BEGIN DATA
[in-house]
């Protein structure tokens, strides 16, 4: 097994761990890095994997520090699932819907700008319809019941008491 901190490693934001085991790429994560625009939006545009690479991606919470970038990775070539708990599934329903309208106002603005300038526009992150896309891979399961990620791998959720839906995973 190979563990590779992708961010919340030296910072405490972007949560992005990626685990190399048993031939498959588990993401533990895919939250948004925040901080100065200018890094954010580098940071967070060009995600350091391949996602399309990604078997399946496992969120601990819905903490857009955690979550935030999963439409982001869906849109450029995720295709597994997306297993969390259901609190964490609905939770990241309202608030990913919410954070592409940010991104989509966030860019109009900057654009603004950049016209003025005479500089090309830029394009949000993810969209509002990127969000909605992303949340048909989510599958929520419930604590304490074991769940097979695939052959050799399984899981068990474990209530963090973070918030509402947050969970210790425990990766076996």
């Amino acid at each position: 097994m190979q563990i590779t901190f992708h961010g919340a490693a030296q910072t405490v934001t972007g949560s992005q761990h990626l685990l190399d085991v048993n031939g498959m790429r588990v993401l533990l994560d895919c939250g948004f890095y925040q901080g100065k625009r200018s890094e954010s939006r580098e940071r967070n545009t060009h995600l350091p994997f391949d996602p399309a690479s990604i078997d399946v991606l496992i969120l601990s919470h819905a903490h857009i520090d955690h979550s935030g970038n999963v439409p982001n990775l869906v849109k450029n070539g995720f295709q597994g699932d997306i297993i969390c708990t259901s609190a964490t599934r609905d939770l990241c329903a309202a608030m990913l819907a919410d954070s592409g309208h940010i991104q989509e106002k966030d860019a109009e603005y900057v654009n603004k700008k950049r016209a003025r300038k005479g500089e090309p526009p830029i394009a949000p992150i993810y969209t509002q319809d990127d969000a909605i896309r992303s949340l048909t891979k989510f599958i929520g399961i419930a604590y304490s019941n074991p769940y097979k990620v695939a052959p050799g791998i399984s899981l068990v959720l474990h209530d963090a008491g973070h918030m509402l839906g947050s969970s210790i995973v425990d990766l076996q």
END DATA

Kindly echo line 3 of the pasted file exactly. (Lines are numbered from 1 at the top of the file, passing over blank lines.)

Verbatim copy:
């Amino acid at each position: 097994m190979q563990i590779t901190f992708h961010g919340a490693a030296q910072t405490v934001t972007g949560s992005q761990h990626l685990l190399d085991v048993n031939g498959m790429r588990v993401l533990l994560d895919c939250g948004f890095y925040q901080g100065k625009r200018s890094e954010s939006r580098e940071r967070n545009t060009h995600l350091p994997f391949d996602p399309a690479s990604i078997d399946v991606l496992i969120l601990s919470h819905a903490h857009i520090d955690h979550s935030g970038n999963v439409p982001n990775l869906v849109k450029n070539g995720f295709q597994g699932d997306i297993i969390c708990t259901s609190a964490t599934r609905d939770l990241c329903a309202a608030m990913l819907a919410d954070s592409g309208h940010i991104q989509e106002k966030d860019a109009e603005y900057v654009n603004k700008k950049r016209a003025r300038k005479g500089e090309p526009p830029i394009a949000p992150i993810y969209t509002q319809d990127d969000a909605i896309r992303s949340l048909t891979k989510f599958i929520g399961i419930a604590y304490s019941n074991p769940y097979k990620v695939a052959p050799g791998i399984s899981l068990v959720l474990h209530d963090a008491g973070h918030m509402l839906g947050s969970s210790i995973v425990d990766l076996q």